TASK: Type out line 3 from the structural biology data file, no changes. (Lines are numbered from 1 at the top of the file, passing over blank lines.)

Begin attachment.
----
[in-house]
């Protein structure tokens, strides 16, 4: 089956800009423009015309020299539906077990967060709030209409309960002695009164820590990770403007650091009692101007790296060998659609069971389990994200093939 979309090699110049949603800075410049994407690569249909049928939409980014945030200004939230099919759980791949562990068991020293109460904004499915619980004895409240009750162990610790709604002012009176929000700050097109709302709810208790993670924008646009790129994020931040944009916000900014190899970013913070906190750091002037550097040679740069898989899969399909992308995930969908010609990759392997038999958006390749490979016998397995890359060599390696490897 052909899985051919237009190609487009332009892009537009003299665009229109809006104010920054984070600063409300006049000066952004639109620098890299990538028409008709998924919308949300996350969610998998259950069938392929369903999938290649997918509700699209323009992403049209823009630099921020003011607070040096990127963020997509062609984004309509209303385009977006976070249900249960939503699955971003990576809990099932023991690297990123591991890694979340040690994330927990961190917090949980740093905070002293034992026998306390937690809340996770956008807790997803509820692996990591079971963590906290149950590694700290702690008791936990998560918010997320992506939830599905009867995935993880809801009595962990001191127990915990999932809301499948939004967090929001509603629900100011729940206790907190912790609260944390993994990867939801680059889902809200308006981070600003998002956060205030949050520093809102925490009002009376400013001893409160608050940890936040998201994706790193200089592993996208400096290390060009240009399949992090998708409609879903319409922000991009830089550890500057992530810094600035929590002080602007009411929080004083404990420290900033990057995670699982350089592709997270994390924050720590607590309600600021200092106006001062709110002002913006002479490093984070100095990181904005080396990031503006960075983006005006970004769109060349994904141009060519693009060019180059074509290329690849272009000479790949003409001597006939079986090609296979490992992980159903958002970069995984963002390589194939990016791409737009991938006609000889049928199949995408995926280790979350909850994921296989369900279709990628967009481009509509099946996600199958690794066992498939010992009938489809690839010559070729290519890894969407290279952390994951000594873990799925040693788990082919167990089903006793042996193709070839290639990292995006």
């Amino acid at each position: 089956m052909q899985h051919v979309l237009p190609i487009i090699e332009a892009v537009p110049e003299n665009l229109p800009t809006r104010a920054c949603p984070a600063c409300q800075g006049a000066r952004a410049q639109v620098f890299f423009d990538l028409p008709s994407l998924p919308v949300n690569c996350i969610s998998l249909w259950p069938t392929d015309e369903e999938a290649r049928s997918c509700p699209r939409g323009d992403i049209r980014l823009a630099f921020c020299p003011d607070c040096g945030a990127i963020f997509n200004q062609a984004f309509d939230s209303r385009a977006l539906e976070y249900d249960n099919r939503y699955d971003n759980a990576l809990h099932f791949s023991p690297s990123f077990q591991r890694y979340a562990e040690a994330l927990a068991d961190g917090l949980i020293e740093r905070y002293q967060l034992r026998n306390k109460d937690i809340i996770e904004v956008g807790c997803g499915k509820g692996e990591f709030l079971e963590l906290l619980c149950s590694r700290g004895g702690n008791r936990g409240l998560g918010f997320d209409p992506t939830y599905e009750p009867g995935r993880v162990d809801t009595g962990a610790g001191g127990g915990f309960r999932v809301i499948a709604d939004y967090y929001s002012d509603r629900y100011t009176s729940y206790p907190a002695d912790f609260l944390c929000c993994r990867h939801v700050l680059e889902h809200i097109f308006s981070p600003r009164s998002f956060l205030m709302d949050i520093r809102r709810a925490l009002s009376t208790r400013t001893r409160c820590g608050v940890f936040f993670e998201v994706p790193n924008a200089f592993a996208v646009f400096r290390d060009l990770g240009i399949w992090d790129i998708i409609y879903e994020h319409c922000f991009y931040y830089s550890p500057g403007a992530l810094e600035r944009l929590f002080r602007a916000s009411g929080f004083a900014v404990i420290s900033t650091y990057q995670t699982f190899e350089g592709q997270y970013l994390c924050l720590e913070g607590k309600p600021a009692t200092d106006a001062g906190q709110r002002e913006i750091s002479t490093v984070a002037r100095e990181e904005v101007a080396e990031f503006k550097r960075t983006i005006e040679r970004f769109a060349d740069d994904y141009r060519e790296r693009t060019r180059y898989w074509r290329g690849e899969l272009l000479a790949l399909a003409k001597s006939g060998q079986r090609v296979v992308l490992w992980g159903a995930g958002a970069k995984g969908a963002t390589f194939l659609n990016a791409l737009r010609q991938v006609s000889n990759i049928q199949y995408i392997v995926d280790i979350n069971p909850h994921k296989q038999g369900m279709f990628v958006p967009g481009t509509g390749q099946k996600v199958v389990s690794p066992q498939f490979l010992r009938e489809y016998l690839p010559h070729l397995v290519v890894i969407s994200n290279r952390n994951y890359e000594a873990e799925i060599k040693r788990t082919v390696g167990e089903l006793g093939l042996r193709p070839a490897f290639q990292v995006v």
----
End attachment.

């Amino acid at each position: 089956m052909q899985h051919v979309l237009p190609i487009i090699e332009a892009v537009p110049e003299n665009l229109p800009t809006r104010a920054c949603p984070a600063c409300q800075g006049a000066r952004a410049q639109v620098f890299f423009d990538l028409p008709s994407l998924p919308v949300n690569c996350i969610s998998l249909w259950p069938t392929d015309e369903e999938a290649r049928s997918c509700p699209r939409g323009d992403i049209r980014l823009a630099f921020c020299p003011d607070c040096g945030a990127i963020f997509n200004q062609a984004f309509d939230s209303r385009a977006l539906e976070y249900d249960n099919r939503y699955d971003n759980a990576l809990h099932f791949s023991p690297s990123f077990q591991r890694y979340a562990e040690a994330l927990a068991d961190g917090l949980i020293e740093r905070y002293q967060l034992r026998n306390k109460d937690i809340i996770e904004v956008g807790c997803g499915k509820g692996e990591f709030l079971e963590l906290l619980c149950s590694r700290g004895g702690n008791r936990g409240l998560g918010f997320d209409p992506t939830y599905e009750p009867g995935r993880v162990d809801t009595g962990a610790g001191g127990g915990f309960r999932v809301i499948a709604d939004y967090y929001s002012d509603r629900y100011t009176s729940y206790p907190a002695d912790f609260l944390c929000c993994r990867h939801v700050l680059e889902h809200i097109f308006s981070p600003r009164s998002f956060l205030m709302d949050i520093r809102r709810a925490l009002s009376t208790r400013t001893r409160c820590g608050v940890f936040f993670e998201v994706p790193n924008a200089f592993a996208v646009f400096r290390d060009l990770g240009i399949w992090d790129i998708i409609y879903e994020h319409c922000f991009y931040y830089s550890p500057g403007a992530l810094e600035r944009l929590f002080r602007a916000s009411g929080f004083a900014v404990i420290s900033t650091y990057q995670t699982f190899e350089g592709q997270y970013l994390c924050l720590e913070g607590k309600p600021a009692t200092d106006a001062g906190q709110r002002e913006i750091s002479t490093v984070a002037r100095e990181e904005v101007a080396e990031f503006k550097r960075t983006i005006e040679r970004f769109a060349d740069d994904y141009r060519e790296r693009t060019r180059y898989w074509r290329g690849e899969l272009l000479a790949l399909a003409k001597s006939g060998q079986r090609v296979v992308l490992w992980g159903a995930g958002a970069k995984g969908a963002t390589f194939l659609n990016a791409l737009r010609q991938v006609s000889n990759i049928q199949y995408i392997v995926d280790i979350n069971p909850h994921k296989q038999g369900m279709f990628v958006p967009g481009t509509g390749q099946k996600v199958v389990s690794p066992q498939f490979l010992r009938e489809y016998l690839p010559h070729l397995v290519v890894i969407s994200n290279r952390n994951y890359e000594a873990e799925i060599k040693r788990t082919v390696g167990e089903l006793g093939l042996r193709p070839a490897f290639q990292v995006v």